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- Why Canada is trailing the world on floating solar panels
- A closer look at the landmark U.S. climate bill
- Invasive reptiles and amphibians have cost global economy billions, study suggests
Too pricey, too icy: Why Canada is trailing the world on floating solar panels
(Jack Taylor/AFP via Getty Images)
According to Ibrahim Dincer, Toronto Harbour is missing out on an emerging renewable energy source: floating solar panels.
The professor of mechanical engineering at Ontario Tech University recently proposed a zero-emissions alternative to the City of Toronto’s aging ferry fleet that would see new electric boats draw power from a large floating solar panel near the shore of Lake Ontario.
Given that Toronto only has four ferries in its fleet, even fully electric replacements would do little to address the city’s goal of net zero greenhouse gas emissions by 2040. But Dincer said the point is to provide a “landmark” demonstration.
“The numbers may look small,” he said. “But this study clearly shows that this system is feasible.”
Floating solar projects are designed to blanket the water’s surface, supporting row upon row of reflective blue panels atop a buoyant base. But as Canada’s lukewarm response to floating photovoltaics shows, an interesting and feasible technology doesn’t guarantee widespread adoption.
Floating solar may account for a small percentage of global solar power capacity, but countries are beginning to invest in large installations.
“It’s grown exponentially — very rapidly,” said Manish Kumar, a professor at Himachel Pradesh University in India who studies the sector. Kumar estimated floating solar could capture around a quarter of total solar installation within the decade, jumping from around two per cent today.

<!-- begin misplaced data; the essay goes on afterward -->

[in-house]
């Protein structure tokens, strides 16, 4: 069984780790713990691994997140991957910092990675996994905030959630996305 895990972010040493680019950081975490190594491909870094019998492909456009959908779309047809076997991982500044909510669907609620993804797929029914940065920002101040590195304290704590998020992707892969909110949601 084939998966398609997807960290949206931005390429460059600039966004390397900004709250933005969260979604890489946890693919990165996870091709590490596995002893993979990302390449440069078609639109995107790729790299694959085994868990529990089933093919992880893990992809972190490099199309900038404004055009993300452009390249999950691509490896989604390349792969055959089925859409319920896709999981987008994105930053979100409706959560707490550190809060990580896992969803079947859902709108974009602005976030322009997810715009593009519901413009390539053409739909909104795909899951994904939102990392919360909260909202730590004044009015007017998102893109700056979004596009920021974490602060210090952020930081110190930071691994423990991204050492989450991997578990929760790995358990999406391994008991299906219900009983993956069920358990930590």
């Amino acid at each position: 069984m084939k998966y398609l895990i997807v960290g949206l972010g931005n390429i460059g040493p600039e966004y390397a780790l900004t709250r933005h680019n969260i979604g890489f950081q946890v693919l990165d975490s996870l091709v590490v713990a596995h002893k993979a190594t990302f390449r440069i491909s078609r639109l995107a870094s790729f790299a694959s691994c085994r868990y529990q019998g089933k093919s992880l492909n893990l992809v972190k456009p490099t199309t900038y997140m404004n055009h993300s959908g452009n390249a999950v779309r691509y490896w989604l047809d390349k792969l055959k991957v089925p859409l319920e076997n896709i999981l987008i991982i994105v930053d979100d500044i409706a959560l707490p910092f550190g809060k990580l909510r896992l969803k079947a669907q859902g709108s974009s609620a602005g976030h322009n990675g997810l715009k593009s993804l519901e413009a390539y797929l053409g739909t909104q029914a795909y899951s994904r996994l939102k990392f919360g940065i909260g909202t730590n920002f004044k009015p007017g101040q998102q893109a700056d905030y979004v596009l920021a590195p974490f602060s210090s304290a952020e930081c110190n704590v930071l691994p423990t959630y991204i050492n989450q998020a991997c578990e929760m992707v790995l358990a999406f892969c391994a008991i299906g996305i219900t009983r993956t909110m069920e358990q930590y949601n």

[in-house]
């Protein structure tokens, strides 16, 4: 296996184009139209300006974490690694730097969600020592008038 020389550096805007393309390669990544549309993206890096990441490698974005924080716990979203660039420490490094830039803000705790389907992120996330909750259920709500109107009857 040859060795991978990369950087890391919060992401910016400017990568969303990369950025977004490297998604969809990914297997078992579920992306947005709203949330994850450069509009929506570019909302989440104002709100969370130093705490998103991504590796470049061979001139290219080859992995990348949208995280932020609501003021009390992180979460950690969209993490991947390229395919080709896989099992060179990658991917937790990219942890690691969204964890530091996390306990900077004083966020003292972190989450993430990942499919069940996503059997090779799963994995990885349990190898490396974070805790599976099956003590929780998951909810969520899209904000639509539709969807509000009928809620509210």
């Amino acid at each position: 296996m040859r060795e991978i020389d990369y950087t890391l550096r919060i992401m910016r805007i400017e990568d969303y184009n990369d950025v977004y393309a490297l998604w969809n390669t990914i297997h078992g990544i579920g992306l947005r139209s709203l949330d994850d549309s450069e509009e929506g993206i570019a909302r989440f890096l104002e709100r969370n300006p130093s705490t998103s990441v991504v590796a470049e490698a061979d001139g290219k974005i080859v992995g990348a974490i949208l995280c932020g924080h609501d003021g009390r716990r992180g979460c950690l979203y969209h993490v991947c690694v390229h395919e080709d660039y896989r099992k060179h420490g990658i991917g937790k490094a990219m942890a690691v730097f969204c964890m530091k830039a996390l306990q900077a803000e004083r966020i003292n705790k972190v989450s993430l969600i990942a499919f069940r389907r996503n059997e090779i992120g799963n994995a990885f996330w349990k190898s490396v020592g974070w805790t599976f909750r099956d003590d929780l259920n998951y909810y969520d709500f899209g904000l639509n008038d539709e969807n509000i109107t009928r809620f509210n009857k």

Japan was first to embrace the technology in 2017, and the heaviest users continue to be populous Asian countries (such as Thailand, pictured in the photo above) where land is at a premium. Without the same pressing need to conserve land, Canada has been slower to act.
According to a spokesperson for Natural Resources Canada, the country’s large size and “abundance of water bodies” mean it has significant potential. To date, however, the technology is largely non-existent in Canada; Natural Resources Canada is not currently funding a single floating solar project.
The agency provided three main reasons for that: high cost compared to ground-mounted solar; limited hours of sunlight at northern latitudes; and concerns about ice coverage in northern hydropower reservoirs — the sites where the technology is most often deployed.
Kumar said at least one of these concerns is unfounded. Ice, he said, shouldn’t negatively impact the performance of the technology — and cooler temperatures may even improve efficiency.
Researchers have explored the idea of installing panels on abandoned mine tailings ponds, the ocean and reservoirs created by hydroelectric dams. Most are found on reservoirs, said Rafael Almeida, a professor of environmental science at the …….